Hi, and welcome to my blog! I'm Susan E. Mazer -- a knowledge expert and thought leader on how the environment of care impacts the patient experience. Topics I write about include safety, satisfaction, hospital noise, nursing, care at the bedside, and much more. Subscribe below to get email notices so you won't miss any great content.
September 22, 2017
This month, Mayo Clinic’s medical education journal published an article by Texas A&M Professor Leonard L. Berry and others about “Hostage Bargaining Syndrome” (HBS).
HBS is what happens when the power differential between physicians and patients is perceived to be a barrier to shared decision-making.
The only difference between patients and their caregivers – whether physicians, nurses, or family – is acuity. Equality is experienced in our common humanity and can be evidenced in shared knowledge, mutual respect, and trust.
Fear and confusion plague the patient experience if there is no path for relief from HBS.
According to Berry and his colleagues, one of the risks for patients experiencing HBS is withholding of critical information about themselves that are needed to accurately inform medical decisions. Patients may under-report symptoms (pain, nausea, anxiety), or a detail about their personal or family history in order to protect themselves.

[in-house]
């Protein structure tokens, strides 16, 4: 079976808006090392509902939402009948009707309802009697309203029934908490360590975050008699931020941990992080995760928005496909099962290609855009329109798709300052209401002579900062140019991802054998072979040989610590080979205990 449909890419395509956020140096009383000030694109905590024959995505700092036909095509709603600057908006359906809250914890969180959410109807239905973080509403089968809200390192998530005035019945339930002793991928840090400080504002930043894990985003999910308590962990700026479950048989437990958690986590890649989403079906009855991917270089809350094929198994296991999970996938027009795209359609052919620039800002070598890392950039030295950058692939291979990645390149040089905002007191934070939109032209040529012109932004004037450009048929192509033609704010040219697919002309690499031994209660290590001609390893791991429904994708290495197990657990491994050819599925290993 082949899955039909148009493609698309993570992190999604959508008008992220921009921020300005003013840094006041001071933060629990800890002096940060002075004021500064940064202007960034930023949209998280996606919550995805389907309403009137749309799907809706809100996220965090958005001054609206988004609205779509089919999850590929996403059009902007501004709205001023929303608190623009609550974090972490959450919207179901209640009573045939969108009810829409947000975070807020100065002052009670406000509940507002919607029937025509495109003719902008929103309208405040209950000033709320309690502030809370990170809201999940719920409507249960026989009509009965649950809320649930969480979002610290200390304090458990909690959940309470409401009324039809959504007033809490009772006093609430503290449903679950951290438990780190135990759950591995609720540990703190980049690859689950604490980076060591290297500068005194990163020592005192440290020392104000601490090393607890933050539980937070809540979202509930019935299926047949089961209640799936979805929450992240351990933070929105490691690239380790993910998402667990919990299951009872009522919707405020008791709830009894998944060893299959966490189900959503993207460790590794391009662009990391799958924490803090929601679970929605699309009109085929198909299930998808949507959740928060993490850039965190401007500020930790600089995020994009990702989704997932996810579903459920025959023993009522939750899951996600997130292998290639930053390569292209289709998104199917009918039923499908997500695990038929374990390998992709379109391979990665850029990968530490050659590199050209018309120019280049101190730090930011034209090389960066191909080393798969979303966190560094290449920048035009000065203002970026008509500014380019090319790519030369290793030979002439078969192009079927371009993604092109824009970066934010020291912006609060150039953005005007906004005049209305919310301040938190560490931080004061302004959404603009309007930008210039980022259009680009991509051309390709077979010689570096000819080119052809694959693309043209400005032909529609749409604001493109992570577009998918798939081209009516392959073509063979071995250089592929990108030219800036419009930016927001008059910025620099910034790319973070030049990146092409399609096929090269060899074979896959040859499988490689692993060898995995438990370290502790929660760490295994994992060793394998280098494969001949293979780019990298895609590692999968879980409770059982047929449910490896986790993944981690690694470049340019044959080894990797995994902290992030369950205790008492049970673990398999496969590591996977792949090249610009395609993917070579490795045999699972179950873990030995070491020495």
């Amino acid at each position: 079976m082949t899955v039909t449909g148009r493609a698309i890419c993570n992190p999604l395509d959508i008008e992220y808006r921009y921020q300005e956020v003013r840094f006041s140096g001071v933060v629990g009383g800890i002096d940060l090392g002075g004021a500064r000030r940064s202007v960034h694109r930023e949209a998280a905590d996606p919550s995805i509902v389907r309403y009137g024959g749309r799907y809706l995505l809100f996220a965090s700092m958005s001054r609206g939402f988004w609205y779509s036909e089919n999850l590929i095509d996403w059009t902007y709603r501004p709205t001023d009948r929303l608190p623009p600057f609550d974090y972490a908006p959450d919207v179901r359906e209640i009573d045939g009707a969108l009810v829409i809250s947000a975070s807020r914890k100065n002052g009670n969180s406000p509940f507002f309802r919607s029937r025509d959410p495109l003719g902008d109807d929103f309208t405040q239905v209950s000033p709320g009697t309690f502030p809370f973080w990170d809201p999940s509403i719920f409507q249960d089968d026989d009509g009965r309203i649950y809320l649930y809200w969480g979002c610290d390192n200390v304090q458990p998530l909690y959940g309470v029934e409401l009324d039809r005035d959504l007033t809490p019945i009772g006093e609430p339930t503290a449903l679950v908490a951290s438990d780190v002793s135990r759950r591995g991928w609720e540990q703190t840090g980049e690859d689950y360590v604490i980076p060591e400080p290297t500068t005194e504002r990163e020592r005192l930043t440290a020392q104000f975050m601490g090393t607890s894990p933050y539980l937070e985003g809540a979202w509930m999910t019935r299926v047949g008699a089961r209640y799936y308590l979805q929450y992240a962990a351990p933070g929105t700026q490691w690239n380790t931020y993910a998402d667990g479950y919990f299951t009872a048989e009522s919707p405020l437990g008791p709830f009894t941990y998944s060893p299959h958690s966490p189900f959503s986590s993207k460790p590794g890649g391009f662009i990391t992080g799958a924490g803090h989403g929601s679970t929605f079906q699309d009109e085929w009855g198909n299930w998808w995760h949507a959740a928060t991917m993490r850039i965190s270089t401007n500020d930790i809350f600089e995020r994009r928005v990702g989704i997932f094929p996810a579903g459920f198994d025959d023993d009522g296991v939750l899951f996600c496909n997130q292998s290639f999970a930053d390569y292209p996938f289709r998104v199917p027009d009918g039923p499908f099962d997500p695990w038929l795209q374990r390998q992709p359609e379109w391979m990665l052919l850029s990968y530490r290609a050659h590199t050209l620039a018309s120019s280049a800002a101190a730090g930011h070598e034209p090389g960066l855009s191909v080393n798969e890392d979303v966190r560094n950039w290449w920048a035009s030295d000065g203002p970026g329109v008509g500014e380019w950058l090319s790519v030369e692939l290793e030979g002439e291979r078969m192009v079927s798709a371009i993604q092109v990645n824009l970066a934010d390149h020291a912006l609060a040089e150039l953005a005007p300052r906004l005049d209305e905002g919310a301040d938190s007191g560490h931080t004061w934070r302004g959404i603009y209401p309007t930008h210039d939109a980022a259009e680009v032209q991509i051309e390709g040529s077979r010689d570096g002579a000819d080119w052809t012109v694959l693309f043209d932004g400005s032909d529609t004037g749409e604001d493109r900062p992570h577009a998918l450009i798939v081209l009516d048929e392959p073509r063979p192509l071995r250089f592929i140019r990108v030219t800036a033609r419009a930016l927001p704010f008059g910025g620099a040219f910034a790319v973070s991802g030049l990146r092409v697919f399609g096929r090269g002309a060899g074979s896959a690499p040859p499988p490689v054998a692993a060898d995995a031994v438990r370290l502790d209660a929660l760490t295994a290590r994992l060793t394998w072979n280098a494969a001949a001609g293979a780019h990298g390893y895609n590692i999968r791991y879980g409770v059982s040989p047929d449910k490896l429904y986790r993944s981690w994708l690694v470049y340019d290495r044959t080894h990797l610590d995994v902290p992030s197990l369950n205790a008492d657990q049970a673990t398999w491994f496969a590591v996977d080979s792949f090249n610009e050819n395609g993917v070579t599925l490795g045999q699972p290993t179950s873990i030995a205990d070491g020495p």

The U.S. healthcare system has tremendous power over patients. Often it decides whether to see or not see a patient, how quickly to provide care, and sometimes delivers better care to those patients who can pay. The assumption that clinicians are smarter and know more than the patient is, in part, what makes the healthcare system intimidating.
Add to that the overwhelming fear that comes with any healthcare crisis.
Learned-helplessness hides inside HBS. It shows itself in extreme passivity and a lack of hope because patients no longer feel that they can affect their own condition. From at 2001 article in Health Affairs, “Clinical outcomes are best improved when the patient is both ‘informed and activated.'”
Berry and his colleagues offer communication techniques for “freeing the hostages” and engaging in shared decision-making, but do not mention the design of the physical environment itself. Creating an environment that supports and expresses compassion and empathy, facilitates personal and authentic communication, and offers hope is essential to reduce the risks associated with unempowered patients.
Here are seven things you can do to help facilitate shared decision-making, some of which are about the physical environment:
What else would you add to this list?
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